- The Washington Times - Tuesday, April 12, 2005

ATLANTA — It will be Ichiro vs. Iron Mike on June 11 in Washington.

As Apollo Creed said, that sounds like a Japanese monster movie.

The same night Mike Tyson fights Kevin McBride at MCI Center, the Washington Nationals play the Seattle Mariners and their international star outfielder, Ichiro Suzuki, just down the road at RFK Stadium.

“With Ichiro in town, Tyson doesn’t stand a chance,” Nationals manager Frank Robinson said jokingly before last night’s game against the Atlanta Braves.

It will be June in Washington, and there will be a big heavyweight fight and a major league baseball game taking place on the same night in the city.

When is the last time that happened?

Although this isn’t a heavyweight title fight (then again, neither is John Ruiz vs. James Toney or most of the other farces that pose as heavyweight championship bouts these days), two heavyweight title fights have taken place in the District: Joe Louis vs. Buddy Baer on May 23, 1941, and Riddick Bowe against Jesse Ferguson on May 22, 1993.

Both took place at a ballpark, Louis-Baer at Griffith Stadium and Bowe-Ferguson at RFK Stadium, so there was no major league baseball being played that night in town. (Obviously, there was no baseball even here in 1993.)

Things have changed. Big town. Big time. Big night.

Did I mention that the NBA Finals will be starting that week as well?

All of a sudden, a sleepy June night in the District will become electric, with MCI Center and RFK Stadium both generating excitement from something other than a rock concert or ice skating show.

When informed about the two events happening the same night, Robinson said, “What do you want me to do, leave town? What are you trying to say, D.C.’s not big enough for the two of us?”

It is now.

Interleague play will be making its debut in Washington during fight week, too. Oakland comes to town for a three-game series starting June 7, and the Mariners arrive for their three-game series June 10. With Washington being such an international city, the presence of Ichiro should be a big event.

Kevin McBride also contributes some international flavor as an Irish heavyweight. He will not likely be any Cinderella Man, but after Tyson lost to British journeyman Danny Williams last July, you won’t find many people willing to say the sacrificial stiff doesn’t have a prayer. We all said that in Louisville, and Williams made us eat our snickers.

So while Tyson’s advisers didn’t pick McBride so he could actually beat Tyson, they didn’t pick Williams for that purpose either, and look what happened.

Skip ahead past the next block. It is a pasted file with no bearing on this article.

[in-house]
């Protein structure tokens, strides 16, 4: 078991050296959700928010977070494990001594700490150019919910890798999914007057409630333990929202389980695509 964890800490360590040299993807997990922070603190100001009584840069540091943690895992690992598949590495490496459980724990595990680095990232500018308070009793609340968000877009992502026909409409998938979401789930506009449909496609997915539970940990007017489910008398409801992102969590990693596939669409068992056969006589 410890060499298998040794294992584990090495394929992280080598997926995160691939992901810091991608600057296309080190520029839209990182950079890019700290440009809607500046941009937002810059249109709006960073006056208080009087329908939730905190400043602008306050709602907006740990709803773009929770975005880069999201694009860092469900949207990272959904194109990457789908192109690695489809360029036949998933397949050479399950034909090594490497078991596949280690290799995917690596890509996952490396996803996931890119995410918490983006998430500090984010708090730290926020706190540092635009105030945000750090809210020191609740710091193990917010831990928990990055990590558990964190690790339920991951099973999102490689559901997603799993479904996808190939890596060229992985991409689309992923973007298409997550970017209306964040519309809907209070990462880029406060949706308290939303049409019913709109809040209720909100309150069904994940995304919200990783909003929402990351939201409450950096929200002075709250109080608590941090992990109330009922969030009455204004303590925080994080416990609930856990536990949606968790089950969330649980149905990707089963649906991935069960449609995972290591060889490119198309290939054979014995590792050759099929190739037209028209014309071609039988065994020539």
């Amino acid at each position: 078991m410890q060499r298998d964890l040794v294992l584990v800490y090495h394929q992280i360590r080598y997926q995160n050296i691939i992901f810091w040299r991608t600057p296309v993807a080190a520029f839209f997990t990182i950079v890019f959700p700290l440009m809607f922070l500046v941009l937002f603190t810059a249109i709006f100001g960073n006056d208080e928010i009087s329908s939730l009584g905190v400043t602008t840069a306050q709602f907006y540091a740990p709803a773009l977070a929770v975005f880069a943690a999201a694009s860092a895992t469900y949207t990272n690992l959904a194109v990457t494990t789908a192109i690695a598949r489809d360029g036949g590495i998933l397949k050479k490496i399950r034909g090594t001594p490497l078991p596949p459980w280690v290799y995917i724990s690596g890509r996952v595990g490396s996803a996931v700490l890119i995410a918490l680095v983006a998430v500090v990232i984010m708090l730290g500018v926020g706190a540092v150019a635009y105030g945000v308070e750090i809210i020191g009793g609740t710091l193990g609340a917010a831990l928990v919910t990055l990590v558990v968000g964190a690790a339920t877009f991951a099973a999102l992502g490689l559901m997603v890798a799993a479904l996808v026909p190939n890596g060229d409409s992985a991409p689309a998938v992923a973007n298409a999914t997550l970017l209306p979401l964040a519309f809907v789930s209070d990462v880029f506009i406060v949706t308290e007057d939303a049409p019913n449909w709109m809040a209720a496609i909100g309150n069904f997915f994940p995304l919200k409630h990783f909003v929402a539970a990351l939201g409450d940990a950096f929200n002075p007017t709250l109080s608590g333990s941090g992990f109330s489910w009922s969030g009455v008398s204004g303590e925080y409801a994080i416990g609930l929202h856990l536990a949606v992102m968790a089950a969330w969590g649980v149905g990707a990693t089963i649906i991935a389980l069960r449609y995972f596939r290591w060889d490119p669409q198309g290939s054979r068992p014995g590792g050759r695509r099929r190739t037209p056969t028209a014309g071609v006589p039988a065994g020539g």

That said, if Mike Tyson can’t beat Kevin McBride, he should perhaps stick to his day job.

I don’t really want to know what that is.

That same June night, the Nationals will play their 62nd game of the season, barring rainouts, and they are hoping that they are neither Mike Tyson (washed up) or Kevin McBride (rallying to be a journeyman). What they appear to be so far is a scrappy welterweight that can’t afford to get hit too many times by the big boys in the division, like Florida and Atlanta.

It is conceivable that a Washington sports fan could see the hit king that night at RFK (Suzuki broke the 84-year-old season hit record last year with 262) and the hits later on at MCI Center. The starting time for the ballgame is 7:05 p.m., and it is likely the Tyson-McBride Showtime pay-per-view event won’t come off before 11.

Nationals outfielder Terrmel Sledge is intrigued by the idea. “I might try to get over to see that,” he said. “He was such a fearsome fighter. I used to love watching Mike Tyson fight.”

Robinson — a big fight fan — isn’t interested in making the doubleheader. It was a Tyson fight he attended that soured him on heavyweight boxing.

“The last two heavyweight title fights I saw were his last two [Evander] Holyfield fights [at the MGM Grand Garden in Las Vegas, including the rematch when Tyson bit Holyfield’s ears],” Robinson said. “I haven’t been back since for a heavyweight championship. It’s not the fights that turned me off — it is what he did that turned me off.

“I don’t care who he is fighting. Tyson can’t fight anymore. He never could fight. He had a punch. He’s getting knocked out now because nobody’s scared of him, and he doesn’t have the punch.”

Sounds like fighting words to me. My money’s on the manager.

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